From Washington to Wyoming, well-known clergy and grass-roots people of faith plan to gather Thursday (May 3) for the annual National Day of Prayer.
In the nation’s capital, the White House is expected to mark the day with a morning ceremony and the National Day of Prayer Task Force is hosting an evening observance at the U.S. Capitol.
In Casper, Wyo., planned events include mothers gathering at restaurants to pray for their children and the nation and a “blessing of the bikers” in a church parking lot near a Hobby Lobby store.
In between, people plan to pray in churches and at courthouses – and, in the case of Ninevah Christian Church in Lawrenceburg, Ky. – both.
“Here at our church, we have a room designated for prayer midnight tonight through midnight the next,” said Katie Butler, the church’s administrative assistant, who added members also intend to head to their county’s courthouse for noontime prayer. “Members of our church sign up for 30-minute prayer slots.”
Task force organizers expect millions to attend some 40,000 events to mark the day that has been observed annually since 1952 according to an act of Congress. In 1988, the law was amended and called for the observance to be held on the first Thursday in May.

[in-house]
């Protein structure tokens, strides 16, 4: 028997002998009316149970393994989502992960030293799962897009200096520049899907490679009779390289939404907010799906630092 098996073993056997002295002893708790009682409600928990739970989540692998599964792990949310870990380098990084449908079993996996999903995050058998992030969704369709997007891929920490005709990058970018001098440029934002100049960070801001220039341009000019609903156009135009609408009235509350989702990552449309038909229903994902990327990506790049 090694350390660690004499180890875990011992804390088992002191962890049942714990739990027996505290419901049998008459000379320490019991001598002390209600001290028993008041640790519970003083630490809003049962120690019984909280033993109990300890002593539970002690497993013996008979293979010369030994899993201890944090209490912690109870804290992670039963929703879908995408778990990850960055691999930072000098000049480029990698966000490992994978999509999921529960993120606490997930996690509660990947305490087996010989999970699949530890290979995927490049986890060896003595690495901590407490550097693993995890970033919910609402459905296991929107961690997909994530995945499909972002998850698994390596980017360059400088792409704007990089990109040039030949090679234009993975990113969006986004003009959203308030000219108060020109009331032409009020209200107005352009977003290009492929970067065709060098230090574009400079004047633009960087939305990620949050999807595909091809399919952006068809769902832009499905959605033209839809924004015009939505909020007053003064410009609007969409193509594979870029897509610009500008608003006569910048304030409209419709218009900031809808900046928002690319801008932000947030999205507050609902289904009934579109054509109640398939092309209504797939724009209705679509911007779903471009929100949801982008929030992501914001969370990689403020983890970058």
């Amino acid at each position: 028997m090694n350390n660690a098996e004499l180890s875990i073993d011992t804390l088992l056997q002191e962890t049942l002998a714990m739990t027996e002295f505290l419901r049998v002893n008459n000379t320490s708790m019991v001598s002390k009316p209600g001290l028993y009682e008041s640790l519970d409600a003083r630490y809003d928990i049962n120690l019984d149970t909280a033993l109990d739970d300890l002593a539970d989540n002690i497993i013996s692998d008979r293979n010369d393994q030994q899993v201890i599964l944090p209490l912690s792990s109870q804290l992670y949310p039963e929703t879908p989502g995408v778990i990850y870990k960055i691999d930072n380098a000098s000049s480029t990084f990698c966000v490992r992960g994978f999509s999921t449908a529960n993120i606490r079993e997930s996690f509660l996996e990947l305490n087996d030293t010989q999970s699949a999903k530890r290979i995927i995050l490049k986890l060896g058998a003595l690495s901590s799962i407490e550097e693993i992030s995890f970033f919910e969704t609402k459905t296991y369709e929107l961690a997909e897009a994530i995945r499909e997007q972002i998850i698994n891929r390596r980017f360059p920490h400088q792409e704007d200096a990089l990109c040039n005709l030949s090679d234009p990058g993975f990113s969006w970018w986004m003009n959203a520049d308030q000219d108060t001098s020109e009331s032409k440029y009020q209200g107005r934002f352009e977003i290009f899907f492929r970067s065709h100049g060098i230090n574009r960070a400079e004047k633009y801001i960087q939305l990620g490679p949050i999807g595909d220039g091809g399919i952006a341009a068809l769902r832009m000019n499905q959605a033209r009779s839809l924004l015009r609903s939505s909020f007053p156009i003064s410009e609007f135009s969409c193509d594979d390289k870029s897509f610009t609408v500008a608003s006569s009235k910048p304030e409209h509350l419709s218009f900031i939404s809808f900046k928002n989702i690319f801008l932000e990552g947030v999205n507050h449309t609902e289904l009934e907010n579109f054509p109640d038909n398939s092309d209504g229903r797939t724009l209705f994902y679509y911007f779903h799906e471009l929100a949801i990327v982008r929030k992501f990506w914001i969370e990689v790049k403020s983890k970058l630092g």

At the Capitol on Thursday, Pastor Ronnie Floyd, task force president and former president of the Southern Baptist Convention, plans to interview the pastor of First Baptist Church of Sutherland Springs, Texas, almost six months to the day after a gunman killed more than two dozen people in his congregation.
“I cannot think of another moment more appropriate for America to come together and pray for unity in our nation,” said Floyd when announcing plans for the annual observance. “We need a massive prayer movement that will lead us back to God and bring healing to our land.”
First Baptist Pastor Frank Pomeroy, who is to visit Washington with his wife, Sherri, and other Sutherland Springs church members, has said they are also invited to the White House this week, Texas news outlets reported.
Members of President Trump’s unofficial group of evangelical advisers are expected at the morning and evening Washington events.
But, as has occurred at past White House events, some religious groups, including the National Council of Churches and the Sikh American Legal Defense and Education Fund, say their leaders have not been invited. Officials of the National Hispanic Christian Leadership Conference and the Union of Orthodox Jewish Congregations of America have been invited and plan to attend.